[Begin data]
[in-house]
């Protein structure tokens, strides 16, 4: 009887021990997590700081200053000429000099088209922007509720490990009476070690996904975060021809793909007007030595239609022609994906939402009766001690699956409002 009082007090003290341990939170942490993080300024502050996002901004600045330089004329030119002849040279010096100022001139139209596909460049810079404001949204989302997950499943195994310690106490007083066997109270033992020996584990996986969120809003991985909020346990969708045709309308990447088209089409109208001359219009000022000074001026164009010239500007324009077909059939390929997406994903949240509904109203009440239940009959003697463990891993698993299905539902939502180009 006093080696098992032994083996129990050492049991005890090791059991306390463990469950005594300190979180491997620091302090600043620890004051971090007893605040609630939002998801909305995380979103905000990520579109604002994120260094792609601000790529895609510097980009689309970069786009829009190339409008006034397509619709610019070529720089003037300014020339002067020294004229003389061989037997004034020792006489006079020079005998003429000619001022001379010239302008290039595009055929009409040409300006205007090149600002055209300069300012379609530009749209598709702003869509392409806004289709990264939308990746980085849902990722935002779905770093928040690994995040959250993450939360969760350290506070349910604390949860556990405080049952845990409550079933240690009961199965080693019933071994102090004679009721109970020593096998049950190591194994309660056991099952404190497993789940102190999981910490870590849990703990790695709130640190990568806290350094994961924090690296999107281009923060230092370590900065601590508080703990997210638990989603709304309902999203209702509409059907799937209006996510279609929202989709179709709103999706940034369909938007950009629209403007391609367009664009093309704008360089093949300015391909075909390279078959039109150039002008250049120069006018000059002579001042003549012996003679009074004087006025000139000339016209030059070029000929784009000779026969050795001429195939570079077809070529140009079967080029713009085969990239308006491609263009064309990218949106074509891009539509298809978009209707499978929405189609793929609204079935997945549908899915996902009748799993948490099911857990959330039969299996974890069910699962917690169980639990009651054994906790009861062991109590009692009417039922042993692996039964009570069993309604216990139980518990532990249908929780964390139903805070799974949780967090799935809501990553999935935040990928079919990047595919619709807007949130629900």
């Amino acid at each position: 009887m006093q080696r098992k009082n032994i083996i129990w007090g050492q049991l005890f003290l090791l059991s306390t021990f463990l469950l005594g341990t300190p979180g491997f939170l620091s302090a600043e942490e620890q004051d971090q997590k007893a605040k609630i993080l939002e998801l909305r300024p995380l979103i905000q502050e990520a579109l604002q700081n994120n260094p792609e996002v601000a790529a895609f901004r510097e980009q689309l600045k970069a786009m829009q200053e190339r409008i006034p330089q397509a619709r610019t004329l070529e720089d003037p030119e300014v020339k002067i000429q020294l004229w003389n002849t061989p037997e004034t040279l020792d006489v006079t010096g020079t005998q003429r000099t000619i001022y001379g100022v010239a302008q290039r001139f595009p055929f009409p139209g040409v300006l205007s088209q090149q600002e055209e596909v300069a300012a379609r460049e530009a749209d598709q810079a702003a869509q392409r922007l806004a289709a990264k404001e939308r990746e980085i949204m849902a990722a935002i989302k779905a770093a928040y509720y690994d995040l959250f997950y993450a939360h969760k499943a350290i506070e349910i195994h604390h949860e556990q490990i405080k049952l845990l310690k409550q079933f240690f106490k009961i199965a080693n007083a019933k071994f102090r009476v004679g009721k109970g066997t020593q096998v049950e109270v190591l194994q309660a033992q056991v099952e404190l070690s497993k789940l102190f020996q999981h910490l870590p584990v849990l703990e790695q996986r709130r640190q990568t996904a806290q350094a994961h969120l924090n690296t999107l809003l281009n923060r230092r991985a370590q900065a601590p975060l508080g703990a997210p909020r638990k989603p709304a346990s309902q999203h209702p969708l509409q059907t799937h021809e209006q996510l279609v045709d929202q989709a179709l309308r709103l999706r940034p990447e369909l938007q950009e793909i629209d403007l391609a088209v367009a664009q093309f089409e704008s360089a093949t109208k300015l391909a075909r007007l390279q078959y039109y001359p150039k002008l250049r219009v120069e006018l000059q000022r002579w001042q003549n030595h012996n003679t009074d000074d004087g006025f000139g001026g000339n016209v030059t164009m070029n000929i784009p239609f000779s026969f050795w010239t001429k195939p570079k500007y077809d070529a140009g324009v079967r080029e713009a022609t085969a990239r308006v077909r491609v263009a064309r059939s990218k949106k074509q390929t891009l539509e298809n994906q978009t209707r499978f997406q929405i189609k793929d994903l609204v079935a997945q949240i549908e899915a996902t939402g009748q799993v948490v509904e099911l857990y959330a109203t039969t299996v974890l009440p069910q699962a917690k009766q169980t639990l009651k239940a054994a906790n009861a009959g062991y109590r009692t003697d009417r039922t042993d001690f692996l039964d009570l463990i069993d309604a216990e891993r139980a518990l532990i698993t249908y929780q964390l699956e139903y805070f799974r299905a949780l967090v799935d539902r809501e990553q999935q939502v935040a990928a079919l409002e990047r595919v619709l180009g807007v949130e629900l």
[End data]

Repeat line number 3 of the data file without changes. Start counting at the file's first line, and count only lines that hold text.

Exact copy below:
């Amino acid at each position: 009887m006093q080696r098992k009082n032994i083996i129990w007090g050492q049991l005890f003290l090791l059991s306390t021990f463990l469950l005594g341990t300190p979180g491997f939170l620091s302090a600043e942490e620890q004051d971090q997590k007893a605040k609630i993080l939002e998801l909305r300024p995380l979103i905000q502050e990520a579109l604002q700081n994120n260094p792609e996002v601000a790529a895609f901004r510097e980009q689309l600045k970069a786009m829009q200053e190339r409008i006034p330089q397509a619709r610019t004329l070529e720089d003037p030119e300014v020339k002067i000429q020294l004229w003389n002849t061989p037997e004034t040279l020792d006489v006079t010096g020079t005998q003429r000099t000619i001022y001379g100022v010239a302008q290039r001139f595009p055929f009409p139209g040409v300006l205007s088209q090149q600002e055209e596909v300069a300012a379609r460049e530009a749209d598709q810079a702003a869509q392409r922007l806004a289709a990264k404001e939308r990746e980085i949204m849902a990722a935002i989302k779905a770093a928040y509720y690994d995040l959250f997950y993450a939360h969760k499943a350290i506070e349910i195994h604390h949860e556990q490990i405080k049952l845990l310690k409550q079933f240690f106490k009961i199965a080693n007083a019933k071994f102090r009476v004679g009721k109970g066997t020593q096998v049950e109270v190591l194994q309660a033992q056991v099952e404190l070690s497993k789940l102190f020996q999981h910490l870590p584990v849990l703990e790695q996986r709130r640190q990568t996904a806290q350094a994961h969120l924090n690296t999107l809003l281009n923060r230092r991985a370590q900065a601590p975060l508080g703990a997210p909020r638990k989603p709304a346990s309902q999203h209702p969708l509409q059907t799937h021809e209006q996510l279609v045709d929202q989709a179709l309308r709103l999706r940034p990447e369909l938007q950009e793909i629209d403007l391609a088209v367009a664009q093309f089409e704008s360089a093949t109208k300015l391909a075909r007007l390279q078959y039109y001359p150039k002008l250049r219009v120069e006018l000059q000022r002579w001042q003549n030595h012996n003679t009074d000074d004087g006025f000139g001026g000339n016209v030059t164009m070029n000929i784009p239609f000779s026969f050795w010239t001429k195939p570079k500007y077809d070529a140009g324009v079967r080029e713009a022609t085969a990239r308006v077909r491609v263009a064309r059939s990218k949106k074509q390929t891009l539509e298809n994906q978009t209707r499978f997406q929405i189609k793929d994903l609204v079935a997945q949240i549908e899915a996902t939402g009748q799993v948490v509904e099911l857990y959330a109203t039969t299996v974890l009440p069910q699962a917690k009766q169980t639990l009651k239940a054994a906790n009861a009959g062991y109590r009692t003697d009417r039922t042993d001690f692996l039964d009570l463990i069993d309604a216990e891993r139980a518990l532990i698993t249908y929780q964390l699956e139903y805070f799974r299905a949780l967090v799935d539902r809501e990553q999935q939502v935040a990928a079919l409002e990047r595919v619709l180009g807007v949130e629900l």